Adaptations don’t always please the original fans, but they can get more people interested in a franchise. People might want to read the original comics after playing The Darkness II —- only to discover there are no comics that feel exactly like the game, because the game was only loosely based on the source material.
Over the years, The Darkness comic got many different runs. It switched from being a funny take on grimdark anti-heroes, to becoming the incarnation of all it was meant to ridicule. But if you told me what you liked best about the game, we could find the shade of darkness that matches the tint of your soul.
If you liked the game’s plot and simply want more of that, read The Darkness: Levels, by Paul Jenkins, a collection of prequel stories set in the same continuity of the game.
If you think the foul-mouthed Darkling was the best character of the game, read The Darkness: Compendium by Ennis and Silvestri. The original run of the comic wholeheartedly embraces the edginess of the nineties, while also fully acknowledging its silliness. It’s vulgar, it’s gory, and it’s a lot of fun.
If you managed to sit through all of Jackie’s brooding monologues without stifling a laugh, then you’re ready for The Darkness: Accursed (seven volumes), by Phil Hester. It starts with Jackie as the head of a small nation in Central America (think Far Cry 4, but told from the point of view of the evil dictator), and only goes downhill from there. It that taste of black coffee, soured with tears.
If you liked the more esoteric aspects of the game and want some Lovecraftian horror, read The Darkness: Rebirth (three volumes) by David Hine. A big caveat, though: the run never got a proper conclusion. In it, Jackie gets rid of the Darkness to start a new life with his family -- but the Darkness clings to his house like a parasite, twisting the minds of those who live inside it. Walls rot. Pets get infected. And reality starts trembling.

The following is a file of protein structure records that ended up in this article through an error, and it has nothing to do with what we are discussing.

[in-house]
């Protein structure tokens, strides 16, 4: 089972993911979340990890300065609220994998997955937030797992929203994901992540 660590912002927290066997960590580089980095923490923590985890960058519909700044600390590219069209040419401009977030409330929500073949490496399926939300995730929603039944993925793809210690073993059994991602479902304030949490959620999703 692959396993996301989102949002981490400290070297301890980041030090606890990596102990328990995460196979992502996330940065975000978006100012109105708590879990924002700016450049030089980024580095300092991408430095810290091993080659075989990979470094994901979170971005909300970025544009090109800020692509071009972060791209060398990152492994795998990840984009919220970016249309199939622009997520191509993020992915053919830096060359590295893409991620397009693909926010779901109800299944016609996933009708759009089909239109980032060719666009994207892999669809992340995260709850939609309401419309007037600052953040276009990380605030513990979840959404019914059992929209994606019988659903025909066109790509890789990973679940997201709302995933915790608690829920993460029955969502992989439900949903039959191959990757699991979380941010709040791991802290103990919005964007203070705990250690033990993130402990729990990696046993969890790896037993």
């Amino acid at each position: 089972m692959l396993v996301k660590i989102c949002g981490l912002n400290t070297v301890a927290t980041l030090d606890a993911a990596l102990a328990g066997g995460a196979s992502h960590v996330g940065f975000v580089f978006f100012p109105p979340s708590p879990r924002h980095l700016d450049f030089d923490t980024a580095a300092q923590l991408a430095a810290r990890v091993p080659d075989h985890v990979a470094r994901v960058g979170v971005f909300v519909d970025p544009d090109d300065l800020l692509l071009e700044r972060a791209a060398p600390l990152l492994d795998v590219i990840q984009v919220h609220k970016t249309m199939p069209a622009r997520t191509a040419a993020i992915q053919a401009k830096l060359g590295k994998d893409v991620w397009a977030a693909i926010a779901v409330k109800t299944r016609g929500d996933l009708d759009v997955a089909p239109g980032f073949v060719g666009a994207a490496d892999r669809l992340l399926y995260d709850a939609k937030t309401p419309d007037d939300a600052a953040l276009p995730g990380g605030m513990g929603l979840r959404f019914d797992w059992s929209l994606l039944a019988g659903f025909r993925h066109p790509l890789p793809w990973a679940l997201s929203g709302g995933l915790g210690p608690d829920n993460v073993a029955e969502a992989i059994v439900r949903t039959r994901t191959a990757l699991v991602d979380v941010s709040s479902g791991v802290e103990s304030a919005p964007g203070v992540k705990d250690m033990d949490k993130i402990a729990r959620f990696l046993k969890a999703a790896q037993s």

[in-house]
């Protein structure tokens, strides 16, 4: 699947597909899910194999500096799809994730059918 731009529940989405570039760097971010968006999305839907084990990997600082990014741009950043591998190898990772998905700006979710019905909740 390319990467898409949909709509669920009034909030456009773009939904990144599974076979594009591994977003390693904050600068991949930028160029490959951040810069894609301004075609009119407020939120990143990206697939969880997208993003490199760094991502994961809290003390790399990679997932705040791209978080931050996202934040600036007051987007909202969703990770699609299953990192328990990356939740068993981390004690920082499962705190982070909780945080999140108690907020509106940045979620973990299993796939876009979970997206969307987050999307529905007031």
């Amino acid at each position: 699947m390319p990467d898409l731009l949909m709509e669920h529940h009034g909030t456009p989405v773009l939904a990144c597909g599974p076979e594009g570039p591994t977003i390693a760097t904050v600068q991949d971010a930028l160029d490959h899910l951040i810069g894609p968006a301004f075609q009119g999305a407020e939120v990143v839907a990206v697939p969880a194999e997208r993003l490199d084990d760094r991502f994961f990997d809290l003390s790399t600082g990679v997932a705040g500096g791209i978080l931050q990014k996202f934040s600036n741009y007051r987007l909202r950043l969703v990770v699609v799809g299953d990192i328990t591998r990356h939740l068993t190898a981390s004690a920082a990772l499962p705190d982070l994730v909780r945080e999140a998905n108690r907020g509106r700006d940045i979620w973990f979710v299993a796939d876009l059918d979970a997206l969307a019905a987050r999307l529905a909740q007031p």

If you still terribly miss the nineties, I've got some fine trash for you. Did you know that the original Lara Croft got her own comic book series for a while? And that said series got some wild crossovers? Enter The Darkness/Tomb Raider, a short comic about Lara and Jackie teaming up to banter and kill. If you want more, also check Lara’s crossover with the Witchblade, another super-powered person who lives in the same universe as The Darkness.
In the comics, Jackie shares his world with other supernatural entities who remind him the absurd is real. But in the game, he’s alone. And when his sanity starts slipping, we are as confused as Jackie, who wakes up between levels to find himself in a mental hospital. All the shooting and dismembering gets replaced by quietness. Nurses tell him the Darkness isn’t real, and it sounds plausible.
In Jackie’s hospital room, issues of The Darkness are scattered on the floor. Giving the comics a physical presence in the game is both a nod to the fans and a declaration of intent. It’s a way of saying “See? The comics you like are still here. We gave them a read, used them as an inspiration, but we aren’t trying to replace them.”
The comics are also the only instance where you can see the Darkness armour in all its tacky splendour. This fashion disaster is actually available as an upgrade in the game. The tendrils cover Jackie’s hands, but you’ll never see him wearing the suit: there are no mirrors in the game outside the HUB areas. It’s such a clever solution. The whole franchise has always been clever, I suspect, or at least better than the premise would suggest. Sometimes you have to peel away the armour, and a fair amount of skin, to reveal the beauty hidden beneath.